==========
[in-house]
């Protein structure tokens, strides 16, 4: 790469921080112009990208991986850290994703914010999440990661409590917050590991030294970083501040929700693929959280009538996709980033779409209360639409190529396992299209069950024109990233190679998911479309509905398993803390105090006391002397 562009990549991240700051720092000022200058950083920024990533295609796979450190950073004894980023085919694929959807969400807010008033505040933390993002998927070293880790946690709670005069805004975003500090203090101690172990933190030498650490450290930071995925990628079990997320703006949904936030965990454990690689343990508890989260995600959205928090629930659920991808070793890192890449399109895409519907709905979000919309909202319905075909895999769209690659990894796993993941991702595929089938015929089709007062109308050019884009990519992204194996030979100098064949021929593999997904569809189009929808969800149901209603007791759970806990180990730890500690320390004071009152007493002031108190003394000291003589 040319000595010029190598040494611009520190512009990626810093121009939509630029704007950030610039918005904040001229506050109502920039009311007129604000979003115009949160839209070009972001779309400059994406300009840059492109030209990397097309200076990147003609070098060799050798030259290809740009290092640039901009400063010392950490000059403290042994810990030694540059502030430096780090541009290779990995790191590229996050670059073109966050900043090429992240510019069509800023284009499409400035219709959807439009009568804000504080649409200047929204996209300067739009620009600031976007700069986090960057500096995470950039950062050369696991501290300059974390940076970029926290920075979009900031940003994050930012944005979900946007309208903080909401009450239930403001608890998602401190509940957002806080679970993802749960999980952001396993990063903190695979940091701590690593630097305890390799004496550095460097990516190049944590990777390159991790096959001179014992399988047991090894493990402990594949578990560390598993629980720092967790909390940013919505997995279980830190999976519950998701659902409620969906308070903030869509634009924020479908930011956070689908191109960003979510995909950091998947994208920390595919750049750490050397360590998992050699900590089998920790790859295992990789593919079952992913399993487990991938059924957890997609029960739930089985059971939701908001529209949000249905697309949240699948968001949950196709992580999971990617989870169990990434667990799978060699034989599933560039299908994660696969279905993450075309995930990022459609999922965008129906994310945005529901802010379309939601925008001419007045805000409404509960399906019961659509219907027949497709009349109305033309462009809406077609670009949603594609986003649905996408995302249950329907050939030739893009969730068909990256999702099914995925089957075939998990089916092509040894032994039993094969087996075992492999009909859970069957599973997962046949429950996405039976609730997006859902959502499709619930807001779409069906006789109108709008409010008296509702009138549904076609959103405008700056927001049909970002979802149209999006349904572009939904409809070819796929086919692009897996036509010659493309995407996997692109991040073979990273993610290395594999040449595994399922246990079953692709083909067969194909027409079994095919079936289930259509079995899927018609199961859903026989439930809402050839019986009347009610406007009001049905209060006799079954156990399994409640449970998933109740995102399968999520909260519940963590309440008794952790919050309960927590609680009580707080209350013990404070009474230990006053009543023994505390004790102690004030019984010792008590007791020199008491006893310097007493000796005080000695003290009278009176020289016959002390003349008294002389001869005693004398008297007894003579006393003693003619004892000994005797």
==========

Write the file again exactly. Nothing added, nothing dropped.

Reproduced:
[in-house]
């Protein structure tokens, strides 16, 4: 790469921080112009990208991986850290994703914010999440990661409590917050590991030294970083501040929700693929959280009538996709980033779409209360639409190529396992299209069950024109990233190679998911479309509905398993803390105090006391002397 562009990549991240700051720092000022200058950083920024990533295609796979450190950073004894980023085919694929959807969400807010008033505040933390993002998927070293880790946690709670005069805004975003500090203090101690172990933190030498650490450290930071995925990628079990997320703006949904936030965990454990690689343990508890989260995600959205928090629930659920991808070793890192890449399109895409519907709905979000919309909202319905075909895999769209690659990894796993993941991702595929089938015929089709007062109308050019884009990519992204194996030979100098064949021929593999997904569809189009929808969800149901209603007791759970806990180990730890500690320390004071009152007493002031108190003394000291003589 040319000595010029190598040494611009520190512009990626810093121009939509630029704007950030610039918005904040001229506050109502920039009311007129604000979003115009949160839209070009972001779309400059994406300009840059492109030209990397097309200076990147003609070098060799050798030259290809740009290092640039901009400063010392950490000059403290042994810990030694540059502030430096780090541009290779990995790191590229996050670059073109966050900043090429992240510019069509800023284009499409400035219709959807439009009568804000504080649409200047929204996209300067739009620009600031976007700069986090960057500096995470950039950062050369696991501290300059974390940076970029926290920075979009900031940003994050930012944005979900946007309208903080909401009450239930403001608890998602401190509940957002806080679970993802749960999980952001396993990063903190695979940091701590690593630097305890390799004496550095460097990516190049944590990777390159991790096959001179014992399988047991090894493990402990594949578990560390598993629980720092967790909390940013919505997995279980830190999976519950998701659902409620969906308070903030869509634009924020479908930011956070689908191109960003979510995909950091998947994208920390595919750049750490050397360590998992050699900590089998920790790859295992990789593919079952992913399993487990991938059924957890997609029960739930089985059971939701908001529209949000249905697309949240699948968001949950196709992580999971990617989870169990990434667990799978060699034989599933560039299908994660696969279905993450075309995930990022459609999922965008129906994310945005529901802010379309939601925008001419007045805000409404509960399906019961659509219907027949497709009349109305033309462009809406077609670009949603594609986003649905996408995302249950329907050939030739893009969730068909990256999702099914995925089957075939998990089916092509040894032994039993094969087996075992492999009909859970069957599973997962046949429950996405039976609730997006859902959502499709619930807001779409069906006789109108709008409010008296509702009138549904076609959103405008700056927001049909970002979802149209999006349904572009939904409809070819796929086919692009897996036509010659493309995407996997692109991040073979990273993610290395594999040449595994399922246990079953692709083909067969194909027409079994095919079936289930259509079995899927018609199961859903026989439930809402050839019986009347009610406007009001049905209060006799079954156990399994409640449970998933109740995102399968999520909260519940963590309440008794952790919050309960927590609680009580707080209350013990404070009474230990006053009543023994505390004790102690004030019984010792008590007791020199008491006893310097007493000796005080000695003290009278009176020289016959002390003349008294002389001869005693004398008297007894003579006393003693003619004892000994005797």